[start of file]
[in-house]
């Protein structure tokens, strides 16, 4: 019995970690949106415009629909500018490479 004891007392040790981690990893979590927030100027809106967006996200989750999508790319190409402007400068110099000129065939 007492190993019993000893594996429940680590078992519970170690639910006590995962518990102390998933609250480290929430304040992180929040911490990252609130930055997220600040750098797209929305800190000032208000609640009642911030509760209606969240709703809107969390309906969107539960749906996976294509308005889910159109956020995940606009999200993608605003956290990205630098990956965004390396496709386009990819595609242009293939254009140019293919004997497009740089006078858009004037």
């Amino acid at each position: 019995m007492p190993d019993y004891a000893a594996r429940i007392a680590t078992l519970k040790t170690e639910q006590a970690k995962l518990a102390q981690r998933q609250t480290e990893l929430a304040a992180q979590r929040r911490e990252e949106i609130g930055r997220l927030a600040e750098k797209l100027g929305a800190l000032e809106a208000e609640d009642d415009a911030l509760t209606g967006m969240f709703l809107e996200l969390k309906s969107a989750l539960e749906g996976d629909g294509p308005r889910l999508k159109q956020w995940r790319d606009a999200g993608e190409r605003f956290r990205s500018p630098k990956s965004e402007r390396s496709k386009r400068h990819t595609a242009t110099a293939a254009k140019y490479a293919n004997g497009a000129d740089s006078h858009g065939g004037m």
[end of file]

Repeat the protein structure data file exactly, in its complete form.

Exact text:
[in-house]
């Protein structure tokens, strides 16, 4: 019995970690949106415009629909500018490479 004891007392040790981690990893979590927030100027809106967006996200989750999508790319190409402007400068110099000129065939 007492190993019993000893594996429940680590078992519970170690639910006590995962518990102390998933609250480290929430304040992180929040911490990252609130930055997220600040750098797209929305800190000032208000609640009642911030509760209606969240709703809107969390309906969107539960749906996976294509308005889910159109956020995940606009999200993608605003956290990205630098990956965004390396496709386009990819595609242009293939254009140019293919004997497009740089006078858009004037």
């Amino acid at each position: 019995m007492p190993d019993y004891a000893a594996r429940i007392a680590t078992l519970k040790t170690e639910q006590a970690k995962l518990a102390q981690r998933q609250t480290e990893l929430a304040a992180q979590r929040r911490e990252e949106i609130g930055r997220l927030a600040e750098k797209l100027g929305a800190l000032e809106a208000e609640d009642d415009a911030l509760t209606g967006m969240f709703l809107e996200l969390k309906s969107a989750l539960e749906g996976d629909g294509p308005r889910l999508k159109q956020w995940r790319d606009a999200g993608e190409r605003f956290r990205s500018p630098k990956s965004e402007r390396s496709k386009r400068h990819t595609a242009t110099a293939a254009k140019y490479a293919n004997g497009a000129d740089s006078h858009g065939g004037m």